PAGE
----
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Editorial: Politics of counting complicate 2020 census
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Traffic flows through the intersection at E E Butler Parkway and Jesse Jewell Parkway on Friday, Dec. 14, 2018. - photo by Austin Steele

The battle lines are being drawn for political warfare in 2020, and they aren’t related to the upcoming election cycle.

The looming 2020 census effort is being painted with the same partisan political brushstrokes that seem to color everything related to the federal government these days, and the spoils to be enjoyed by the victors are high indeed.

On Tuesday, the U.S. Supreme Court is set to hear arguments on what promises to be a most significant piece of the census political puzzle — whether those responding to the census questionnaires can be asked if they are American citizens.

Following the Trump administration’s announcement last year that it planned to ask that question as part of the data gathering process that happens every 10 years, lawsuits were filed to challenge the validity of doing so. Three federal district judges have ruled the question is inappropriate and cannot be included; the Supreme Court has agreed to review one of those rulings and to decide the issue of whether such a question as part of the census is constitutional.

The “enumeration clause” of the Constitution requires that the federal government conduct a count of those living in the country as a means of deciding how members of the U.S. House of Representatives will be allocated among the states. While originally conceived as a means of assuring an appropriate division of political power, the population counts gathered in the census have also come to be the deciding factor in determining where federal dollars are allocated and spent for a variety of different programs.

The Times editorial board

Staff members

  • Norman Baggs, general manager
  • Shannon Casas, editor in chief

Community members

  • Cheryl Brown
  • David George
  • Mandy Harris
  • Brent Hoffman
  • J.C. Smith
  • Tom Vivelo

The citizenship question is not something that originated with the Trump administration, nor is it a new concept for the census process. From the early 1800s to 1950, most census efforts included asking if the respondents were citizens, and even as recently as 2000 some of those who participated in the data collection process were asked that question.

The administration has argued that citizenship is data needed to assure compliance in application of the federal Voting Rights Act.

Legal challenges to the citizenship question have come from various cities, counties and states, as well as civil rights organizations. In general, they argue that including the question guarantees an undercounting of noncitizens who may be reluctant to participate in the census, and thus fails to achieve the goal of allocating political districts based on an accurate count of the population.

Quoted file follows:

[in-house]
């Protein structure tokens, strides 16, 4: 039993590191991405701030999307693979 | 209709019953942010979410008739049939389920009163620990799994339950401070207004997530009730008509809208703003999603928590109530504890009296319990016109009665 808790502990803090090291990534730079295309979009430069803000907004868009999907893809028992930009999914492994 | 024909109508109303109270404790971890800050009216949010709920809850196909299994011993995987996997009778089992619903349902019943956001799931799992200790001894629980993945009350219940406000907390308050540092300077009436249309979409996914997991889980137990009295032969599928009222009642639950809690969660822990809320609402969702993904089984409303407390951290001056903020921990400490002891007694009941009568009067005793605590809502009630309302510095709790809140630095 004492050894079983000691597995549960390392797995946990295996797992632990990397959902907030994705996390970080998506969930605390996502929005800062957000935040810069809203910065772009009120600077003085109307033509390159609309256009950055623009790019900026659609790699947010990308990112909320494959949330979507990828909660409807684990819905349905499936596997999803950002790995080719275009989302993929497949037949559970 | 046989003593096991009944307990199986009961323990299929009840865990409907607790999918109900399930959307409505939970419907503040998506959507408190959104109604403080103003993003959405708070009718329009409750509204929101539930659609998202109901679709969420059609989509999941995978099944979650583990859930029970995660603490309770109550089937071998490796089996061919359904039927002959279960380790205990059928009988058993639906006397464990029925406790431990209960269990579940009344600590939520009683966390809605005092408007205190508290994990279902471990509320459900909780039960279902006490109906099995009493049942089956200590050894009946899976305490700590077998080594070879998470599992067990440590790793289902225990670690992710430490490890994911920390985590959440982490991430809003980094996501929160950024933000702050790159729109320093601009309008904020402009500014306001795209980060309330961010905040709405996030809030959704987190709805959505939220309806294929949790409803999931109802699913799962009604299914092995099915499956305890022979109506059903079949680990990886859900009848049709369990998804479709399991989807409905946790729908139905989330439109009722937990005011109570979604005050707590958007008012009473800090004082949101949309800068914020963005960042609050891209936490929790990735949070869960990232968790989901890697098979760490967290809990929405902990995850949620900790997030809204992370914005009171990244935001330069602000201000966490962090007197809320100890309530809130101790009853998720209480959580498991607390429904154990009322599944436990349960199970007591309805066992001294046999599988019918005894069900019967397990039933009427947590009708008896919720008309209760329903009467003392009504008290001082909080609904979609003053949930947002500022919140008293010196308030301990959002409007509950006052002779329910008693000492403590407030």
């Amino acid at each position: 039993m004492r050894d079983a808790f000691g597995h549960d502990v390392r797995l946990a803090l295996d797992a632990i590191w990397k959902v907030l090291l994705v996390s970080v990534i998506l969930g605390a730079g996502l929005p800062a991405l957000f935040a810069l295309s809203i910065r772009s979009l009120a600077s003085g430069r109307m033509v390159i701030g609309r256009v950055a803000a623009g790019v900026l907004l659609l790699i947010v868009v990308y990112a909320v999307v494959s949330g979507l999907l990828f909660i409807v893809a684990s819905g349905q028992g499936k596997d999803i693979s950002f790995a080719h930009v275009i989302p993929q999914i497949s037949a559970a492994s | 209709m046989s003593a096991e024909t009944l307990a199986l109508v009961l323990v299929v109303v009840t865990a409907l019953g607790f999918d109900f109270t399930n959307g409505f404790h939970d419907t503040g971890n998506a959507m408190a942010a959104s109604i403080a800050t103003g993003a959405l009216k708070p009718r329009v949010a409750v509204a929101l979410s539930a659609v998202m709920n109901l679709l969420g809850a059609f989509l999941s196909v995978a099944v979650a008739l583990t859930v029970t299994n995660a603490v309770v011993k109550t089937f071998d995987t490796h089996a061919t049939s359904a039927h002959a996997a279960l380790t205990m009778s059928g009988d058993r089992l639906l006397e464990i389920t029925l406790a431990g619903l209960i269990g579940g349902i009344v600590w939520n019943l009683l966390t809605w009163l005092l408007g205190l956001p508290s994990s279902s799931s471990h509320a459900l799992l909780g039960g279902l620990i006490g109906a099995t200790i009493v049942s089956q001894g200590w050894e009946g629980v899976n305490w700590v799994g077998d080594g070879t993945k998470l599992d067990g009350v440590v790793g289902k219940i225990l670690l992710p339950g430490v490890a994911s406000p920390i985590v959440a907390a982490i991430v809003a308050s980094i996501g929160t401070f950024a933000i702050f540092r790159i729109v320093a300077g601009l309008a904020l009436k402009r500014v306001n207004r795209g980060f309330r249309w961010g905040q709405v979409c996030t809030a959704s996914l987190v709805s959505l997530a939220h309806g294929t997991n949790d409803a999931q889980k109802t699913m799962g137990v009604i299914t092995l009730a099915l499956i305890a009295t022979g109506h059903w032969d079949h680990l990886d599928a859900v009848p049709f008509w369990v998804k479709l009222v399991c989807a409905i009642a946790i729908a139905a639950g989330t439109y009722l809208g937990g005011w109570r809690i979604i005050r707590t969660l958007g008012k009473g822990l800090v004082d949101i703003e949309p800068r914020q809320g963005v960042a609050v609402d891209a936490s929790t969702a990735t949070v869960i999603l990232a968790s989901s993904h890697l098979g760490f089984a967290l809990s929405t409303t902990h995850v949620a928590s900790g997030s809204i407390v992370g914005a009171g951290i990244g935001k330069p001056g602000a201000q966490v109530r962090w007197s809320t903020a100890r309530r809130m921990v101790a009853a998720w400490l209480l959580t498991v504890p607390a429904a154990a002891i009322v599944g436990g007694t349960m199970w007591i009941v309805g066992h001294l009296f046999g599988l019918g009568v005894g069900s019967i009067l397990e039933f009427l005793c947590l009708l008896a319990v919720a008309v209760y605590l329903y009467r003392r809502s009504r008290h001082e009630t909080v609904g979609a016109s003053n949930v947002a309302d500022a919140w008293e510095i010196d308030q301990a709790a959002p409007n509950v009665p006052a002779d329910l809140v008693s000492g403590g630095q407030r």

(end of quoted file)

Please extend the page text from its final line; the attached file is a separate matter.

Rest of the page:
The population data gathered by the 2020 census will be the foundation for the redrawing in 2022 not only of federal U.S. House districts, but also political districts at the local and state level. How those lines are drawn will go a long way toward determining which political party gains or loses power over the next decade.

Across the nation, including here in Gainesville, groups are organizing to make sure various demographics are not undercounted when the actual census starts in January of next year. They hope to improve the participation of traditionally “hard to count” residents of the nation, including minority groups, those for whom English is not a primary language, children and the homeless.

In Georgia, Stacy Abrams, the loser in last year’s hard-fought gubernatorial campaign and the new darling of the national Democratic Party, is spearheading an effort called Fair Count to push for inclusion in the census for those who might otherwise not be counted.

Have no doubt that there are partisan political issues involved. Remember that the census data is used to draw political election districts, and many of those typically uncounted by the census profile as more likely to support Democrats than Republicans.

The 2020 census already will include some measures that will hopefully result in a more accurate national count of people. For the first time, households will be allowed to respond online or by calling a toll-free telephone number rather than mailing in a traditional data collection form.

Once it is completed and the data collected, census information will provide the foundation for periodic population updates and forecasts for the next decade, such as the estimate released last week that Hall County’s population had topped the 200,000 mark by July 1 of last year, having grown 1.4 percent in a year’s time.

But such forecasts are based on official census data taken once a decade, and the estimation for Hall County is that some 23 percent of residents failed to take part in the 2010 census at all. Nationally the census participation rate for 2010 is estimated at 74 percent, meaning that a quarter of the nation’s residents were not counted.

Where that quarter of the population lives and who they are will make a difference in the allocation of trillions of dollars for federal programs based on population, as well as helping to determine the balance of political power in the country.

Make no mistake, the census is a political battleground, and the Supreme Court’s decision on whether it is appropriate to ask about citizenship is perhaps the biggest line that will be drawn in the sand.

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